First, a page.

At a local supermarket in Dusseldorf, 14-year-old Milad and his younger sister Mahya are confused. Their father asked them to pick up eggs, a simple request, yet these two have been staring at egg cartons for more than 20 minutes, trying to make the "right choice." "There are too many options in this country," says Milad who arrived with his family from Afghanistan as refugees. "We don't have so many eggs in my country." Milad finally picks up two egg cartons, with "free-range" emblazoned on them, and makes his way to the check-out counter, where he waits. "They give you a bill here after you pay," he says. "That's how they know you're telling the truth."
The family—Milad's father, mother, and two sisters—have been here for a year now. They live in small room in a refugee center close to the airport in Dusseldorf. His 12 year-old sister Mina has become more outgoing and laughs a lot. His little sister Mahya, 9, meanwhile, doesn't like German food and has not grown much since they moved to Europe. Milad's family arrived in the cold winter months last year after crossing seven countries. They were in danger in Afghanistan—their grandfather was killed and their village was taken over by the Taliban. They had no choice but to leave. Now in Germany, Milad and his family are still adjusting, often homesick for a life and culture they left behind.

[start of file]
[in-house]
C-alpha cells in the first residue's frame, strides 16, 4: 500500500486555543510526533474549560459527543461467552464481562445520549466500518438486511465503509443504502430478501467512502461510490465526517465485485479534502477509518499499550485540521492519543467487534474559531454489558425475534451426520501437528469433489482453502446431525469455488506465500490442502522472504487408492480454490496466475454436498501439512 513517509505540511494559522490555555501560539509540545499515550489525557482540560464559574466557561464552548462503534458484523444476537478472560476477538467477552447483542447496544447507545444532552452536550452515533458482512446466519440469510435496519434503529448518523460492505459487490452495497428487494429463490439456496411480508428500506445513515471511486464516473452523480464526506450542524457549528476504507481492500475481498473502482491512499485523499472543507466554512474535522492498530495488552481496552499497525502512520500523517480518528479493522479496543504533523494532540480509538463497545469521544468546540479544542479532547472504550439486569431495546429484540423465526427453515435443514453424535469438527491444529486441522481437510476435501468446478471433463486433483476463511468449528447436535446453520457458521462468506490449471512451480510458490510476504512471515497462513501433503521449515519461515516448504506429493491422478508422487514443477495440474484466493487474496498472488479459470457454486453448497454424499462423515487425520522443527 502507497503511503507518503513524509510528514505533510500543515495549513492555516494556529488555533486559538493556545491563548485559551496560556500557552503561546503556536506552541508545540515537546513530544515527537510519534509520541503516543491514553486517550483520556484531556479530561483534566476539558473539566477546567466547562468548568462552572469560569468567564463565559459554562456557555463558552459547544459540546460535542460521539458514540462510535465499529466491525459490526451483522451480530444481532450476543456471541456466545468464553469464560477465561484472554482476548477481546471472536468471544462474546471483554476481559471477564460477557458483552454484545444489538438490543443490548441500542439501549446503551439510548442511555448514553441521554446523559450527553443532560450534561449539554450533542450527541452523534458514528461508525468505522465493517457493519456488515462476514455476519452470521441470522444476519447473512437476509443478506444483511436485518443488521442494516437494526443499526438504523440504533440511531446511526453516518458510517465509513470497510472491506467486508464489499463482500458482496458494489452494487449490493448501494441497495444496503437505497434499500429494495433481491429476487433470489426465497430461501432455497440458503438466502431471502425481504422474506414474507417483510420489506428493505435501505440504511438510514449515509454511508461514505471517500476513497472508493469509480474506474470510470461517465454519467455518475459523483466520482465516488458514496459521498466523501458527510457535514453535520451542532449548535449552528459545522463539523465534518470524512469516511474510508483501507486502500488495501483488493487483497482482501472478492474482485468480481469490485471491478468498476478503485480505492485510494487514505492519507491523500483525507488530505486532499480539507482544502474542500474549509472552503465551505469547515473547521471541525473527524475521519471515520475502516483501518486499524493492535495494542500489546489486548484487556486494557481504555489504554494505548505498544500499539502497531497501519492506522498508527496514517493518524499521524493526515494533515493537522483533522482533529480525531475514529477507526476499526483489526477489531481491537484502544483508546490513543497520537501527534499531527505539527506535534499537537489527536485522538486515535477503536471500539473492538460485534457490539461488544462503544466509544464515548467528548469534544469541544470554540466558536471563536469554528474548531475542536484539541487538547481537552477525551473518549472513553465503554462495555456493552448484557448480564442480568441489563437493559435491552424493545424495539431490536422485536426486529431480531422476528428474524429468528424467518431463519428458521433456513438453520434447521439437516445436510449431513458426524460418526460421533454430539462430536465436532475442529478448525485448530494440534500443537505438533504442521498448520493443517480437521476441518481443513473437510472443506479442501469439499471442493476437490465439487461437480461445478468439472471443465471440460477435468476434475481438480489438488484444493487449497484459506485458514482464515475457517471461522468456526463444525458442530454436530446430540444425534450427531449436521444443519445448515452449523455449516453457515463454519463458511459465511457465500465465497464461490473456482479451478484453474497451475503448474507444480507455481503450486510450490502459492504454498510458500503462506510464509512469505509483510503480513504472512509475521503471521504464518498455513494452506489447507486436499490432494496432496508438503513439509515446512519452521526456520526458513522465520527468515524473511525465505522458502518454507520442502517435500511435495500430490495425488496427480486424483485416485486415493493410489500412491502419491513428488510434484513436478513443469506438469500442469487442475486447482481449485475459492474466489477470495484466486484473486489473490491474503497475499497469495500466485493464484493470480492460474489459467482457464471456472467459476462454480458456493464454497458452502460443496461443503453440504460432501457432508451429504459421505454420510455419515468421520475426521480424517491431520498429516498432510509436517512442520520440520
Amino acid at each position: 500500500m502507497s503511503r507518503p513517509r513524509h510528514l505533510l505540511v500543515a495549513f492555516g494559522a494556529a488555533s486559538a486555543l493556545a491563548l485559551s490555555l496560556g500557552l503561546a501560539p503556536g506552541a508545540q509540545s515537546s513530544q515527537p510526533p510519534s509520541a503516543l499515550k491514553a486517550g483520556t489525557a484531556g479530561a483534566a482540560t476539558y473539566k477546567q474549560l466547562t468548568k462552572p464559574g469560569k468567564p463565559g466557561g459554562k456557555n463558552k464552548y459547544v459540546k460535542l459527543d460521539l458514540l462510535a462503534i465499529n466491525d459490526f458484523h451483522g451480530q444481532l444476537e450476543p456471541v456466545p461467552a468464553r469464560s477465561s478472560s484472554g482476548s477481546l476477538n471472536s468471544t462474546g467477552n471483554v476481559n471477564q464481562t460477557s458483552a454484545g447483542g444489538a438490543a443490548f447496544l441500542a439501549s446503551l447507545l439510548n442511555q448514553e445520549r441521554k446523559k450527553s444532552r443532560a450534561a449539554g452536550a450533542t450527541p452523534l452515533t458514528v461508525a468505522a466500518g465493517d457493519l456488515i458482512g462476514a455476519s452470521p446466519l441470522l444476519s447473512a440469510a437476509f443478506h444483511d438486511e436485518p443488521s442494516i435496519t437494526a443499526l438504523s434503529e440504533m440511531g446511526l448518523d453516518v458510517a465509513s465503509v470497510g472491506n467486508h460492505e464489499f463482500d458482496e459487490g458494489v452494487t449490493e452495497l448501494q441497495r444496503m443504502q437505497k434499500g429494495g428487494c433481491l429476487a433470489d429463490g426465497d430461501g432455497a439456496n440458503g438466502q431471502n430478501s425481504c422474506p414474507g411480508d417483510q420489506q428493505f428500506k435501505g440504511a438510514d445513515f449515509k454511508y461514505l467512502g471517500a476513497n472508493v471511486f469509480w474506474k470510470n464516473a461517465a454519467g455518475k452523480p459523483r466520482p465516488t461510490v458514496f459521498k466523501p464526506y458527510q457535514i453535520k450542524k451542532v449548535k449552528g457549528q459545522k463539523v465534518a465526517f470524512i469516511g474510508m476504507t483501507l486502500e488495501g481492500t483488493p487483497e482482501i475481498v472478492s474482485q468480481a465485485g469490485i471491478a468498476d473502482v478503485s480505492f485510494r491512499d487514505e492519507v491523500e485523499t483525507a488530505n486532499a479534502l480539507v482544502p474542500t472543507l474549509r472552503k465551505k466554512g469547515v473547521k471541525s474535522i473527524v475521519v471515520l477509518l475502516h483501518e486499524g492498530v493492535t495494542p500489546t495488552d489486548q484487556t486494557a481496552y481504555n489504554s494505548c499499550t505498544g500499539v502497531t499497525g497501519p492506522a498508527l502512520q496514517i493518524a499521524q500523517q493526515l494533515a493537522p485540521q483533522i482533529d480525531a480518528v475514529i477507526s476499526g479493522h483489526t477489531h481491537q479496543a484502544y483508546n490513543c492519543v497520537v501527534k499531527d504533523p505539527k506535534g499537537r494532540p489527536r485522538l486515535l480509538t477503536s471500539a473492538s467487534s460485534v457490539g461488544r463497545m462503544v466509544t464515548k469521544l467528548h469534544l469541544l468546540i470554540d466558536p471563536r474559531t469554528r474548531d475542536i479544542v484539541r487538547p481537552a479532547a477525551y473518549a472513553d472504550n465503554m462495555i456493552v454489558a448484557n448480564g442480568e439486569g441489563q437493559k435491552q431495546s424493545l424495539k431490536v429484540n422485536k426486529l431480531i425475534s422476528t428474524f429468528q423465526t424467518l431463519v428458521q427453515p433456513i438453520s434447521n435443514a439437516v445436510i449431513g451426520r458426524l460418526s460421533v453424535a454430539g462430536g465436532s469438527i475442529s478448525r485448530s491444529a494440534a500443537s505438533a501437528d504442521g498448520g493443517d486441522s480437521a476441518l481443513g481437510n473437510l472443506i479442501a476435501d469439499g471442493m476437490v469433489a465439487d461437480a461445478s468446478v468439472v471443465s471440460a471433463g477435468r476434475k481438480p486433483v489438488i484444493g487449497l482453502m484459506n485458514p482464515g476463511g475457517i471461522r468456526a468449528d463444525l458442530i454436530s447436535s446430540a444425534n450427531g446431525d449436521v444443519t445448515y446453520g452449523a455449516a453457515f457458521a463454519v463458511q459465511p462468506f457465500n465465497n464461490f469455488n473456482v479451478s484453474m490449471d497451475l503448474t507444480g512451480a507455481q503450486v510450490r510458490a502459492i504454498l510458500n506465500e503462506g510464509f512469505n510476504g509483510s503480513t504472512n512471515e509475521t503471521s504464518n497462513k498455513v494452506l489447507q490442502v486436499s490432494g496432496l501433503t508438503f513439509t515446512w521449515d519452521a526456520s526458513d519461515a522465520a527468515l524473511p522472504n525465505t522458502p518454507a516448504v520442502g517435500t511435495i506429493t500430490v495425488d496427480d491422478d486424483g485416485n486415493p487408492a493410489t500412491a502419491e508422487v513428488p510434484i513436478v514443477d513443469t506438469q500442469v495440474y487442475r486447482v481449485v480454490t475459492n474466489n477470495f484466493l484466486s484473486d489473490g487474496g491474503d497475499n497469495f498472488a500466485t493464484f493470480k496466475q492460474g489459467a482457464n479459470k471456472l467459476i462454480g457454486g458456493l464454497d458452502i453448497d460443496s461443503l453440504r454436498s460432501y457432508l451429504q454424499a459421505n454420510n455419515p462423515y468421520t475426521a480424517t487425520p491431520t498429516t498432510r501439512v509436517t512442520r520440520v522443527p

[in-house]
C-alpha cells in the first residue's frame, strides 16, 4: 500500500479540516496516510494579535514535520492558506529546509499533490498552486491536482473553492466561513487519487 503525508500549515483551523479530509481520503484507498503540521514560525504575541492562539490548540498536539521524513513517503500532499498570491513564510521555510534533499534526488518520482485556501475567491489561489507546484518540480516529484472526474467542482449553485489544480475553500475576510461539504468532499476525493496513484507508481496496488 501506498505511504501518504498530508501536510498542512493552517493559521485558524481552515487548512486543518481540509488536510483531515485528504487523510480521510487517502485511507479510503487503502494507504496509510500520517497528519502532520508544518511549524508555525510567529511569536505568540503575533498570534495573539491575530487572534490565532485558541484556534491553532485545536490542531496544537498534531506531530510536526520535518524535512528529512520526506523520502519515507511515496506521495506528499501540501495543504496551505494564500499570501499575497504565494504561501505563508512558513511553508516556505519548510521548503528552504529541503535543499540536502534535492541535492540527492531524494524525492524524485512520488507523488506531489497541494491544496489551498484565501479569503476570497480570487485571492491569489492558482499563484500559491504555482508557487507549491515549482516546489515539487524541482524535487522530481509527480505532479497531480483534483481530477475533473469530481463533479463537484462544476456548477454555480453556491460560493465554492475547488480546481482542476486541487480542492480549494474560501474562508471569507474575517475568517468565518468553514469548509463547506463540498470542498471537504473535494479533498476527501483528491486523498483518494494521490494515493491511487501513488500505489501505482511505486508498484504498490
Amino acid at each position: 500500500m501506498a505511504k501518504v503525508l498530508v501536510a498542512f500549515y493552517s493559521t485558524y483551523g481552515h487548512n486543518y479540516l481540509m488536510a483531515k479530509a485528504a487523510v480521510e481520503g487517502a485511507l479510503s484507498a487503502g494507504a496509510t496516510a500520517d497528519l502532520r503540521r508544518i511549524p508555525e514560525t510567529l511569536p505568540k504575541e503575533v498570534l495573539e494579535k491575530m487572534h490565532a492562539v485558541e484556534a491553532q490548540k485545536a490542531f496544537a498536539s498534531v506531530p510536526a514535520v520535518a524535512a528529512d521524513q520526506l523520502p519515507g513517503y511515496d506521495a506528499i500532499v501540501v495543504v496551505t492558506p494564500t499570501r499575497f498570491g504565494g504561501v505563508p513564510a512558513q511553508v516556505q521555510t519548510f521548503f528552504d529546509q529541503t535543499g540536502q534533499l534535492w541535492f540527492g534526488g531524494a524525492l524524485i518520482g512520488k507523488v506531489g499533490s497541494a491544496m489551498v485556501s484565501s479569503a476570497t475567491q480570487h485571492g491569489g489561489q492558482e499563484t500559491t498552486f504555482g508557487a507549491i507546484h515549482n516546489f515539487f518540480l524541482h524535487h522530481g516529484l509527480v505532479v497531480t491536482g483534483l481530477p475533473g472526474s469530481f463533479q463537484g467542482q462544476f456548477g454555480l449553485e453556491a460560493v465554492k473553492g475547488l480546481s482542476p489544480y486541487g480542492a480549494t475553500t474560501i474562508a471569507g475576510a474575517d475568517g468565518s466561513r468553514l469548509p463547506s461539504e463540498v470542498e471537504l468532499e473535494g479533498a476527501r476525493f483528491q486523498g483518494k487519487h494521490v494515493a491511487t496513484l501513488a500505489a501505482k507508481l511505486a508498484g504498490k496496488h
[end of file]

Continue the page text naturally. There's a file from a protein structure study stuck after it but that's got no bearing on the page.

This is part of a collaborative series using Milad's photographs, his family's drawings, and images of their life as they experience some of their first moments in Europe.